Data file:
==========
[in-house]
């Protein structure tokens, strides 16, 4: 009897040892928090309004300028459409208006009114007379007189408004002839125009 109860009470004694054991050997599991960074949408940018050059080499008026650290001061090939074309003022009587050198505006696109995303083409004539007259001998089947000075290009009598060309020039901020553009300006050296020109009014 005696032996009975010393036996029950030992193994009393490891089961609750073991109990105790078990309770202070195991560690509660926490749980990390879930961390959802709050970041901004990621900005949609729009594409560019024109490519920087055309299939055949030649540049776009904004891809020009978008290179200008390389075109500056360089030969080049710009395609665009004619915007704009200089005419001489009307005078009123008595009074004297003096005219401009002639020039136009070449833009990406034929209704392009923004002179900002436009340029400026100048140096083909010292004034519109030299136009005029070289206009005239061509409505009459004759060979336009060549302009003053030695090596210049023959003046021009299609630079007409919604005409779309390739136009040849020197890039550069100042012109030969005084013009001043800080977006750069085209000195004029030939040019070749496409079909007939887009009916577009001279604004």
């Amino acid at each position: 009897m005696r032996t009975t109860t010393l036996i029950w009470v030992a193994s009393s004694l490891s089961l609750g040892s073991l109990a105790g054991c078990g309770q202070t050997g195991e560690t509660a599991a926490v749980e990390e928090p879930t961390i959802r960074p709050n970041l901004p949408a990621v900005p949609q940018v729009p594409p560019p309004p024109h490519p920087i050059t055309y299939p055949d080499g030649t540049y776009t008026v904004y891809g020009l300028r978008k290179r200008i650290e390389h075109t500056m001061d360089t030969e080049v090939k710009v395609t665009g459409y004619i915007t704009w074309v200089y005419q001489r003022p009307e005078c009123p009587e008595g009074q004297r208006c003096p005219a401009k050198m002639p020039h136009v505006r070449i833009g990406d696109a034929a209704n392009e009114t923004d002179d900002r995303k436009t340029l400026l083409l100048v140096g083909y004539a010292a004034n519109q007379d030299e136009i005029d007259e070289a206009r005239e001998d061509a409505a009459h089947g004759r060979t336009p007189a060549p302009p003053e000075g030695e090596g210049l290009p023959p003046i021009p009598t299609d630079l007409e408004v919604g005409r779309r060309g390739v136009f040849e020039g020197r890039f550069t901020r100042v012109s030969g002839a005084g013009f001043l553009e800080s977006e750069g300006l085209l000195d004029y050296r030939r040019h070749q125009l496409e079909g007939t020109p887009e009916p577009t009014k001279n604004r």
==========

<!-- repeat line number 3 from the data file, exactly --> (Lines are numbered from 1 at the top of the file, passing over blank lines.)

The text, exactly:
């Amino acid at each position: 009897m005696r032996t009975t109860t010393l036996i029950w009470v030992a193994s009393s004694l490891s089961l609750g040892s073991l109990a105790g054991c078990g309770q202070t050997g195991e560690t509660a599991a926490v749980e990390e928090p879930t961390i959802r960074p709050n970041l901004p949408a990621v900005p949609q940018v729009p594409p560019p309004p024109h490519p920087i050059t055309y299939p055949d080499g030649t540049y776009t008026v904004y891809g020009l300028r978008k290179r200008i650290e390389h075109t500056m001061d360089t030969e080049v090939k710009v395609t665009g459409y004619i915007t704009w074309v200089y005419q001489r003022p009307e005078c009123p009587e008595g009074q004297r208006c003096p005219a401009k050198m002639p020039h136009v505006r070449i833009g990406d696109a034929a209704n392009e009114t923004d002179d900002r995303k436009t340029l400026l083409l100048v140096g083909y004539a010292a004034n519109q007379d030299e136009i005029d007259e070289a206009r005239e001998d061509a409505a009459h089947g004759r060979t336009p007189a060549p302009p003053e000075g030695e090596g210049l290009p023959p003046i021009p009598t299609d630079l007409e408004v919604g005409r779309r060309g390739v136009f040849e020039g020197r890039f550069t901020r100042v012109s030969g002839a005084g013009f001043l553009e800080s977006e750069g300006l085209l000195d004029y050296r030939r040019h070749q125009l496409e079909g007939t020109p887009e009916p577009t009014k001279n604004r």